St. Yves Registers 6 Palestinian Children at the Israeli Ministry of Interior after a Legal Battle that Lasted a Decade


Ever since the illegal annexation of Jerusalem in 19676, Israel maintained policies that aim at diminishing the Palestinian existence in the city. The main tools put into practice by Israeli authorities are a discriminative and rigid system of policies and legal procedures for family unification and child registration. Over the years these policies and measures have become more draconian, and  in 2003, all family unification procedures were frozen by an Israeli Ministerial Decree. The Israeli Knesset passed a bill into law which is called: The Nationality and Entry into Israel (Temporary Order[i]). However in 2017, 14 years later, the “temporary order” law is still in force. The Israeli Ministry of Interior (MOI) has ensured that Palestinian East Jerusalem resident parents do not pass on residency to their future generations.  Instead of sharing their city with their offspring, they bequeath to their children a life of uncertainty, fear, poverty and statelessness.


Under  Israeli law, the child of an Israeli citizen is entitled to citizenship by virtue of his parentage, but a child of an East Jerusalem resident is denied any such birth right.  There exists no automatic right to residency, and an East Jerusalem resident child, even if born and raised in Jerusalem, cannot “inherit” his parent’s status.  While a child born to an Israeli parent will receive Israeli citizenship even if the child never set foot on Israeli soil, the child of an East Jerusalem resident parent will only receive residency if the parent proves that her or “his centre of life” and that of her child is in Jerusalem.  While a child born in Israel to an Israeli parent is registered with the Ministry even before leaving the hospital, the child of an East Jerusalem resident born in East Jerusalem is denied this basic right and the parent must file an application for “child registration” and may be required to wait years before the child receives permanent resident status, if at all.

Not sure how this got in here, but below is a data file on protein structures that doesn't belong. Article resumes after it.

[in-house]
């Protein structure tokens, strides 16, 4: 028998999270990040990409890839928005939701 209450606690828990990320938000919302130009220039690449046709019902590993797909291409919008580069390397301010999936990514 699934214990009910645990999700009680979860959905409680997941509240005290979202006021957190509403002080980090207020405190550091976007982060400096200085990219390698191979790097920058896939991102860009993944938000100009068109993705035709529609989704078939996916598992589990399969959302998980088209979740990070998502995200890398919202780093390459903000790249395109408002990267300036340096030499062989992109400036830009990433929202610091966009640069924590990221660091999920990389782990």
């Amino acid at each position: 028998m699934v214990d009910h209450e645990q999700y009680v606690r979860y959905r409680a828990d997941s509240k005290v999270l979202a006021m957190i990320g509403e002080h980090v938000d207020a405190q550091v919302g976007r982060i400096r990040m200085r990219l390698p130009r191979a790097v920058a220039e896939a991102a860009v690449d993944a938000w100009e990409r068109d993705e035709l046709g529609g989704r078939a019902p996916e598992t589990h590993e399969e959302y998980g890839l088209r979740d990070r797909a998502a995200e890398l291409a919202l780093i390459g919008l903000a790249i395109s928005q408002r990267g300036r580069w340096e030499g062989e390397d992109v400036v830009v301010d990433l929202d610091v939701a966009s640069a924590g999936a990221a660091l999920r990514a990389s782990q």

A good example of such policies is Mr. (B.A), a Palestinian from Jerusalem, married to a woman holding a Palestinian ID. They are the parents of 6 children. The couple approached St. Yves in the beginning of the year 2016 seeking legal assistance and representation since they have been battling to register their children within the Israeli Ministry of Interior for more than a decade, in vain. This means that their children were also denied any social or economic rights including healthcare. The children were unable to access their right to education and enrol in school; as they had no official record of their existence. This has caused the family to live in unstable environment filled with fear for the future of their family.


St. Yves immediately appealed within the (MOI) requesting the registration of these children as there is no valid reason for the (MOI) to keep rejecting these applications. After many correspondents that went back and forth between St. Yves and the (MOI), St. Yves was able to respond to every obstacle that the (MOI) was trying to put forth and succeeded in registering these children enabling them to benefit from all their entitled health, social and economic rights.


[i] The Nationality and Entry into Israel (Temporary Order) Law, 5763-2003. It nullified the procedures for fa­mily unification of citizens holding an Israeli passport or a Jerusalem ID with residents of the Palestinian Occupied Territories. Children born in the West Bank are forbidden under this law to live in Jerusalem or in Israeli with their family.

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